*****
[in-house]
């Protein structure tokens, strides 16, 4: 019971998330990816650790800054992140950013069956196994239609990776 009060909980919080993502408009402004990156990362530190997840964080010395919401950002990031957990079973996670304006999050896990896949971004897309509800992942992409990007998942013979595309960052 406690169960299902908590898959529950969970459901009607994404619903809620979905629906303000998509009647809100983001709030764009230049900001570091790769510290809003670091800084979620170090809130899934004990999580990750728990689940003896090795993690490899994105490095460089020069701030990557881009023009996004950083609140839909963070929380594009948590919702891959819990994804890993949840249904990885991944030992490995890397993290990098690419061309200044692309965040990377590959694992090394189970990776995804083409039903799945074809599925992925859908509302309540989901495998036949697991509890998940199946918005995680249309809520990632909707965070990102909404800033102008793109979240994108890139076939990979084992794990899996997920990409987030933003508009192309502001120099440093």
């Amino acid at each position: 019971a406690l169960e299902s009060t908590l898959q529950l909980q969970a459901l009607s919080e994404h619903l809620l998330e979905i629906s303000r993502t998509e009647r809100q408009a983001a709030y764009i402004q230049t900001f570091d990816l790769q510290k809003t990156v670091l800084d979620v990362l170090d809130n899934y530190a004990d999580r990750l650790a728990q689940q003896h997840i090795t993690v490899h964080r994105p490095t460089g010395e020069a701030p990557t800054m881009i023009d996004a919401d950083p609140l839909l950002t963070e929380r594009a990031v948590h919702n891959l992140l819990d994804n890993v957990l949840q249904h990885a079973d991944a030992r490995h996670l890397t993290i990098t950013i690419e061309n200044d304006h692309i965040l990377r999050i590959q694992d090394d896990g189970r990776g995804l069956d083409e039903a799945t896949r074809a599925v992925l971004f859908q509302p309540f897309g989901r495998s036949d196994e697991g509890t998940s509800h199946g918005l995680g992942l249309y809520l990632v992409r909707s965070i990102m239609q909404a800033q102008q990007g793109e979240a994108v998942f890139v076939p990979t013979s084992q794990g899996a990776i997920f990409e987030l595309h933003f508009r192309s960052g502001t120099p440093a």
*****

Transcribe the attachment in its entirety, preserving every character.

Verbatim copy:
[in-house]
């Protein structure tokens, strides 16, 4: 019971998330990816650790800054992140950013069956196994239609990776 009060909980919080993502408009402004990156990362530190997840964080010395919401950002990031957990079973996670304006999050896990896949971004897309509800992942992409990007998942013979595309960052 406690169960299902908590898959529950969970459901009607994404619903809620979905629906303000998509009647809100983001709030764009230049900001570091790769510290809003670091800084979620170090809130899934004990999580990750728990689940003896090795993690490899994105490095460089020069701030990557881009023009996004950083609140839909963070929380594009948590919702891959819990994804890993949840249904990885991944030992490995890397993290990098690419061309200044692309965040990377590959694992090394189970990776995804083409039903799945074809599925992925859908509302309540989901495998036949697991509890998940199946918005995680249309809520990632909707965070990102909404800033102008793109979240994108890139076939990979084992794990899996997920990409987030933003508009192309502001120099440093």
């Amino acid at each position: 019971a406690l169960e299902s009060t908590l898959q529950l909980q969970a459901l009607s919080e994404h619903l809620l998330e979905i629906s303000r993502t998509e009647r809100q408009a983001a709030y764009i402004q230049t900001f570091d990816l790769q510290k809003t990156v670091l800084d979620v990362l170090d809130n899934y530190a004990d999580r990750l650790a728990q689940q003896h997840i090795t993690v490899h964080r994105p490095t460089g010395e020069a701030p990557t800054m881009i023009d996004a919401d950083p609140l839909l950002t963070e929380r594009a990031v948590h919702n891959l992140l819990d994804n890993v957990l949840q249904h990885a079973d991944a030992r490995h996670l890397t993290i990098t950013i690419e061309n200044d304006h692309i965040l990377r999050i590959q694992d090394d896990g189970r990776g995804l069956d083409e039903a799945t896949r074809a599925v992925l971004f859908q509302p309540f897309g989901r495998s036949d196994e697991g509890t998940s509800h199946g918005l995680g992942l249309y809520l990632v992409r909707s965070i990102m239609q909404a800033q102008q990007g793109e979240a994108v998942f890139v076939p990979t013979s084992q794990g899996a990776i997920f990409e987030l595309h933003f508009r192309s960052g502001t120099p440093a």